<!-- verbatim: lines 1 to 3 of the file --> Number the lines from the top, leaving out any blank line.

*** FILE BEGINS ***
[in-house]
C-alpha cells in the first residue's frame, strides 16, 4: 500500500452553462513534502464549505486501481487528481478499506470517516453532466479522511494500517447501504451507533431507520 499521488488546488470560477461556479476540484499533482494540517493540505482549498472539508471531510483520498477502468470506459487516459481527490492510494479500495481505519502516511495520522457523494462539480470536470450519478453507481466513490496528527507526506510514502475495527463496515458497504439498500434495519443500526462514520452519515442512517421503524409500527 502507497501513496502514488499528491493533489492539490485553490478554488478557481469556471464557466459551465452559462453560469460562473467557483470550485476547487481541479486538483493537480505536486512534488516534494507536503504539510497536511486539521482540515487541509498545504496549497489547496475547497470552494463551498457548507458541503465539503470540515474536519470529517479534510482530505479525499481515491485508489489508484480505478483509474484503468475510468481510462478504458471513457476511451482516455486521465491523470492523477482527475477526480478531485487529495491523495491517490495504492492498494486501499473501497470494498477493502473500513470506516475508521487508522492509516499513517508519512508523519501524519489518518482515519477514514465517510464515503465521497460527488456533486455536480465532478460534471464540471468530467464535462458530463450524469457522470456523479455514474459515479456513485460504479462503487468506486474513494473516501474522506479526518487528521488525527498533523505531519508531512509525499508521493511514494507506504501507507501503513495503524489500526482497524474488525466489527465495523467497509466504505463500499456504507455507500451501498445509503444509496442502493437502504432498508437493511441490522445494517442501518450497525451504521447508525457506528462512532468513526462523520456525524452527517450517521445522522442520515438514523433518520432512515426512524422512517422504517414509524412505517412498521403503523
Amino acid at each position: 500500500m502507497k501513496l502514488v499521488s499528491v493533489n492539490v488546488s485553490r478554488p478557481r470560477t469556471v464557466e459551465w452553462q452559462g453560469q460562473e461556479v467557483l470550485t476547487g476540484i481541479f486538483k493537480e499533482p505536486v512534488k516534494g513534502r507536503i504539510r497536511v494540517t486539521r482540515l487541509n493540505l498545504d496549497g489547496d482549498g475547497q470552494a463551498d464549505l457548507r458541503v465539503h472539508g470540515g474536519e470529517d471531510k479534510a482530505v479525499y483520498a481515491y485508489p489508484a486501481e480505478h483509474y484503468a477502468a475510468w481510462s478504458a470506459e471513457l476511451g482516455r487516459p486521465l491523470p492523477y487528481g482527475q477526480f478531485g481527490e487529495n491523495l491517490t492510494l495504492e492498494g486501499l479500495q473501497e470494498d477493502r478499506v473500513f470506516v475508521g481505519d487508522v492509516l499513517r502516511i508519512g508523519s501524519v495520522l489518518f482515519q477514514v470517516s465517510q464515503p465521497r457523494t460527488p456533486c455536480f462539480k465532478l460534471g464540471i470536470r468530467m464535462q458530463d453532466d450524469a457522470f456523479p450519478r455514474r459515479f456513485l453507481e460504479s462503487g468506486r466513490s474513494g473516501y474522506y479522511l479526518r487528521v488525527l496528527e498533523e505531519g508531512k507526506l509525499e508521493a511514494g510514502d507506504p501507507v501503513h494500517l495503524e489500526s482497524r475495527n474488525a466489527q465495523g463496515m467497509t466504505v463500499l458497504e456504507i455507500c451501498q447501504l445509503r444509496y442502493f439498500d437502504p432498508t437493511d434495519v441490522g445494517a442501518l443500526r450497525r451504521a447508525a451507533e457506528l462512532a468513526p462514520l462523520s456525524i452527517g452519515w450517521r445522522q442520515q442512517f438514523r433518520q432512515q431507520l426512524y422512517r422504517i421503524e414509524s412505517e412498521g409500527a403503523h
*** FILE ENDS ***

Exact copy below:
[in-house]
C-alpha cells in the first residue's frame, strides 16, 4: 500500500452553462513534502464549505486501481487528481478499506470517516453532466479522511494500517447501504451507533431507520 499521488488546488470560477461556479476540484499533482494540517493540505482549498472539508471531510483520498477502468470506459487516459481527490492510494479500495481505519502516511495520522457523494462539480470536470450519478453507481466513490496528527507526506510514502475495527463496515458497504439498500434495519443500526462514520452519515442512517421503524409500527 502507497501513496502514488499528491493533489492539490485553490478554488478557481469556471464557466459551465452559462453560469460562473467557483470550485476547487481541479486538483493537480505536486512534488516534494507536503504539510497536511486539521482540515487541509498545504496549497489547496475547497470552494463551498457548507458541503465539503470540515474536519470529517479534510482530505479525499481515491485508489489508484480505478483509474484503468475510468481510462478504458471513457476511451482516455486521465491523470492523477482527475477526480478531485487529495491523495491517490495504492492498494486501499473501497470494498477493502473500513470506516475508521487508522492509516499513517508519512508523519501524519489518518482515519477514514465517510464515503465521497460527488456533486455536480465532478460534471464540471468530467464535462458530463450524469457522470456523479455514474459515479456513485460504479462503487468506486474513494473516501474522506479526518487528521488525527498533523505531519508531512509525499508521493511514494507506504501507507501503513495503524489500526482497524474488525466489527465495523467497509466504505463500499456504507455507500451501498445509503444509496442502493437502504432498508437493511441490522445494517442501518450497525451504521447508525457506528462512532468513526462523520456525524452527517450517521445522522442520515438514523433518520432512515426512524422512517422504517414509524412505517412498521403503523
Amino acid at each position: 500500500m502507497k501513496l502514488v499521488s499528491v493533489n492539490v488546488s485553490r478554488p478557481r470560477t469556471v464557466e459551465w452553462q452559462g453560469q460562473e461556479v467557483l470550485t476547487g476540484i481541479f486538483k493537480e499533482p505536486v512534488k516534494g513534502r507536503i504539510r497536511v494540517t486539521r482540515l487541509n493540505l498545504d496549497g489547496d482549498g475547497q470552494a463551498d464549505l457548507r458541503v465539503h472539508g470540515g474536519e470529517d471531510k479534510a482530505v479525499y483520498a481515491y485508489p489508484a486501481e480505478h483509474y484503468a477502468a475510468w481510462s478504458a470506459e471513457l476511451g482516455r487516459p486521465l491523470p492523477y487528481g482527475q477526480f478531485g481527490e487529495n491523495l491517490t492510494l495504492e492498494g486501499l479500495q473501497e470494498d477493502r478499506v473500513f470506516v475508521g481505519d487508522v492509516l499513517r502516511i508519512g508523519s501524519v495520522l489518518f482515519q477514514v470517516s465517510q464515503p465521497r457523494t460527488p456533486c455536480f462539480k465532478l460534471g464540471i470536470r468530467m464535462q458530463d453532466d450524469a457522470f456523479p450519478r455514474r459515479f456513485l453507481e460504479s462503487g468506486r466513490s474513494g473516501y474522506y479522511l479526518r487528521v488525527l496528527e498533523e505531519g508531512k507526506l509525499e508521493a511514494g510514502d507506504p501507507v501503513h494500517l495503524e489500526s482497524r475495527n474488525a466489527q465495523g463496515m467497509t466504505v463500499l458497504e456504507i455507500c451501498q447501504l445509503r444509496y442502493f439498500d437502504p432498508t437493511d434495519v441490522g445494517a442501518l443500526r450497525r451504521a447508525a451507533e457506528l462512532a468513526p462514520l462523520s456525524i452527517g452519515w450517521r445522522q442520515q442512517f438514523r433518520q432512515q431507520l426512524y422512517r422504517i421503524e414509524s412505517e412498521g409500527a403503523h